Many employers – knowing the challenge of hiring and retaining good employees, but keeping their budget in mind – may have established a minimal employee benefits package with one or two offerings. Perhaps it’s some type of health insurance, which, according to a 2016 Paychex survey, was ranked as the top benefit for retaining employee talent. But if you are considering expanding or have recently added onto your current offerings, it’s important to evaluate each benefit’s effectiveness, including understanding employee feedback, costs, and usage.
What benefits are the right fit for your organization?
Before making any decisions about what to offer, look at your benefits considerations overall and account for factors such as initial employee interest, costs, and steps for implementation. Paychex HR consultant Heenle Turner suggests starting with employee surveys to determine if the current workforce would embrace and use the benefits you’re considering. Once the most desired benefits are identified, they can be evaluated on a relative cost basis.
Evaluate costs and usage
Gaining insight into the cost-effectiveness of benefits can help determine if the company's money would be well spent. For instance, if you’re considering implementing a wellness program, this will likely be evaluated based on longer-term positive effects, making it difficult to completely evaluate its success over one or two budget cycles.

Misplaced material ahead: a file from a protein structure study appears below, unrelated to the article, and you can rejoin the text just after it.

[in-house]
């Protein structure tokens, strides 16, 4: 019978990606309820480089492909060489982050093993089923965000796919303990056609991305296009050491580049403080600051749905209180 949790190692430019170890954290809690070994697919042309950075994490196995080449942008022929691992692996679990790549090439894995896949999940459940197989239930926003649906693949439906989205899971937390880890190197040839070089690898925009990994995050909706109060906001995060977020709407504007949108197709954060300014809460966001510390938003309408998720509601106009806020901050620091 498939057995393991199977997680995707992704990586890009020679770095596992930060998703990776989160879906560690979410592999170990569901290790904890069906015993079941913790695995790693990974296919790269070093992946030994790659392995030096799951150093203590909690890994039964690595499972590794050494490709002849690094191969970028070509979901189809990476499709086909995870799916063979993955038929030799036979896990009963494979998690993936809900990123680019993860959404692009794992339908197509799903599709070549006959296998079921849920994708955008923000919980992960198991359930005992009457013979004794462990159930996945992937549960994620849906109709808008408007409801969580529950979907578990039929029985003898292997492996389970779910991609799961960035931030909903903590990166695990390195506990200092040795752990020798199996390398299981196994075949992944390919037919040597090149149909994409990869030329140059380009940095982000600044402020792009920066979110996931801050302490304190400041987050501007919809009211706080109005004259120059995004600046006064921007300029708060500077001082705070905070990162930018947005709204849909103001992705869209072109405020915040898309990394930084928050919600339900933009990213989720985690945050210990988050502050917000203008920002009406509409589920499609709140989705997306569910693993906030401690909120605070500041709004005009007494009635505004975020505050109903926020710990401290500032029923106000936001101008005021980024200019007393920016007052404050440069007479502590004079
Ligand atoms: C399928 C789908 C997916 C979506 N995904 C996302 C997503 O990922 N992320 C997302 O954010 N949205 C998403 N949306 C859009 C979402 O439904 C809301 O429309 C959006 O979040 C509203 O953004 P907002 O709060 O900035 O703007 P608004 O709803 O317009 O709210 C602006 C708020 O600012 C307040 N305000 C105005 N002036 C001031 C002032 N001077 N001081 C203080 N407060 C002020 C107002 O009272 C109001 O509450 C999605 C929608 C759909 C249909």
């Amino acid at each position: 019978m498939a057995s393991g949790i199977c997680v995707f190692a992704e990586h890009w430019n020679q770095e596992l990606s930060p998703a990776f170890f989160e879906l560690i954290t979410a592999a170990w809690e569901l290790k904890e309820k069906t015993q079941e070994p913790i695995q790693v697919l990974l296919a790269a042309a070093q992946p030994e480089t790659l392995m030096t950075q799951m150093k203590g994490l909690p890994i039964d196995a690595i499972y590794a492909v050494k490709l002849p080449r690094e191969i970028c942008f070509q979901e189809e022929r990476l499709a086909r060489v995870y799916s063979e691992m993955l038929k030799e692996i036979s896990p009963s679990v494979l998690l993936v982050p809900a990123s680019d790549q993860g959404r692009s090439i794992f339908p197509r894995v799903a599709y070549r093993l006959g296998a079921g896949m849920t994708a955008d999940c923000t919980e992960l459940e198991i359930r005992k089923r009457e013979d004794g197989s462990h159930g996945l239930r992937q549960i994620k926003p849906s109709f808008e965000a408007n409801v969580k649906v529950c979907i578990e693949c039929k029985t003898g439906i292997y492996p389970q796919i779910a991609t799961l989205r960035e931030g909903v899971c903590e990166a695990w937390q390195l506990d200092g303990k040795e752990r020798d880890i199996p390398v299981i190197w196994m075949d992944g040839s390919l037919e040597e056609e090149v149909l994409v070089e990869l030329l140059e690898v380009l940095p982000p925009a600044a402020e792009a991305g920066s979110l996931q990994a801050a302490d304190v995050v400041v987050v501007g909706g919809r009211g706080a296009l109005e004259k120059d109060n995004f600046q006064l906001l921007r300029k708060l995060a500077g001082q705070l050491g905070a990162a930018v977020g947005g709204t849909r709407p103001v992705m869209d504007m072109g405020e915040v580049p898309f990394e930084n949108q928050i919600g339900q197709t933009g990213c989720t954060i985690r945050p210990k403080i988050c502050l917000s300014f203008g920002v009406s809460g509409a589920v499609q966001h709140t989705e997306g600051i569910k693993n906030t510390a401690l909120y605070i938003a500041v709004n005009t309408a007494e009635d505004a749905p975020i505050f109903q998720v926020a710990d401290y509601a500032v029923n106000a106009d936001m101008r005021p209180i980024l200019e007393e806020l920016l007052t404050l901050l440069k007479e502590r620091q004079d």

One short-term factor that can be used when evaluating benefits after they have been implemented is to find out if employees are using them. Costs per employee and usage rates for individual benefits can be tracked through a benefits administration system and compared to other benefits you offer. Customized reporting capabilities may also provide analytics for annual budget evaluations.
Increase efficiency with an integrated system
Expanding benefits offerings has the potential to add more administrative work for your HR team. But using an integrated HCM system can often help make benefits easier to implement and manage.
An integrated HCM system can help streamline HR functions. Many systems allow you to manage payroll and benefits in one place. If you are considering offering a 401(k) plan, information around plan contributions can integrate with employee payroll data, helping to reduce administrative time and cost, improve reporting, and helping meet fiduciary obligations.
Don’t forget the value of non-traditional benefits
In her role as an HR consultant, Turner also notes the importance of non-traditional benefits, and would challenge her clients to create incentives that are unique to their business. She gives an example of a beer company providing Uber vouchers to employees. This can help companies reinforce their culture and offer something that can set them apart from competitors in their industry.
You know the positive impact that offering employee benefits can have on your business’s recruitment and retention efforts. But before and after adding any offerings, it’s important to evaluate each benefit’s role alongside your other offerings, and determine how best your HR team can manage benefits administration.